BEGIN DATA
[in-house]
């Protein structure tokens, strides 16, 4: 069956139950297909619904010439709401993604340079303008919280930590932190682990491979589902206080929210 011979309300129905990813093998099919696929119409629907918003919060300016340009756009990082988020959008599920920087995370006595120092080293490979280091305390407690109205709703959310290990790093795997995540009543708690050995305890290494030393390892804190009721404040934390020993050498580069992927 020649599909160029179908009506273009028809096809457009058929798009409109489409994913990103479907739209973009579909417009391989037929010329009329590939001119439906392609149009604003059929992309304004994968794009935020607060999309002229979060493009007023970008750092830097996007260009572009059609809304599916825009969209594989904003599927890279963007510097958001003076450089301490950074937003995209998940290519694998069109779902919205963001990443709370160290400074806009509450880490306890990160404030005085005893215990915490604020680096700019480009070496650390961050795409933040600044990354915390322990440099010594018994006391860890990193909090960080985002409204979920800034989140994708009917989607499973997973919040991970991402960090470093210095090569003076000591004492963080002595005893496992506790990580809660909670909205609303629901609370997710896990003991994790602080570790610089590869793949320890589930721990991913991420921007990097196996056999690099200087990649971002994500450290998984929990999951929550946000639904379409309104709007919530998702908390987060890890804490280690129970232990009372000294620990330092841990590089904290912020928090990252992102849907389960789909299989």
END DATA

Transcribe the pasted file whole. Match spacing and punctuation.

[in-house]
């Protein structure tokens, strides 16, 4: 069956139950297909619904010439709401993604340079303008919280930590932190682990491979589902206080929210 011979309300129905990813093998099919696929119409629907918003919060300016340009756009990082988020959008599920920087995370006595120092080293490979280091305390407690109205709703959310290990790093795997995540009543708690050995305890290494030393390892804190009721404040934390020993050498580069992927 020649599909160029179908009506273009028809096809457009058929798009409109489409994913990103479907739209973009579909417009391989037929010329009329590939001119439906392609149009604003059929992309304004994968794009935020607060999309002229979060493009007023970008750092830097996007260009572009059609809304599916825009969209594989904003599927890279963007510097958001003076450089301490950074937003995209998940290519694998069109779902919205963001990443709370160290400074806009509450880490306890990160404030005085005893215990915490604020680096700019480009070496650390961050795409933040600044990354915390322990440099010594018994006391860890990193909090960080985002409204979920800034989140994708009917989607499973997973919040991970991402960090470093210095090569003076000591004492963080002595005893496992506790990580809660909670909205609303629901609370997710896990003991994790602080570790610089590869793949320890589930721990991913991420921007990097196996056999690099200087990649971002994500450290998984929990999951929550946000639904379409309104709007919530998702908390987060890890804490280690129970232990009372000294620990330092841990590089904290912020928090990252992102849907389960789909299989």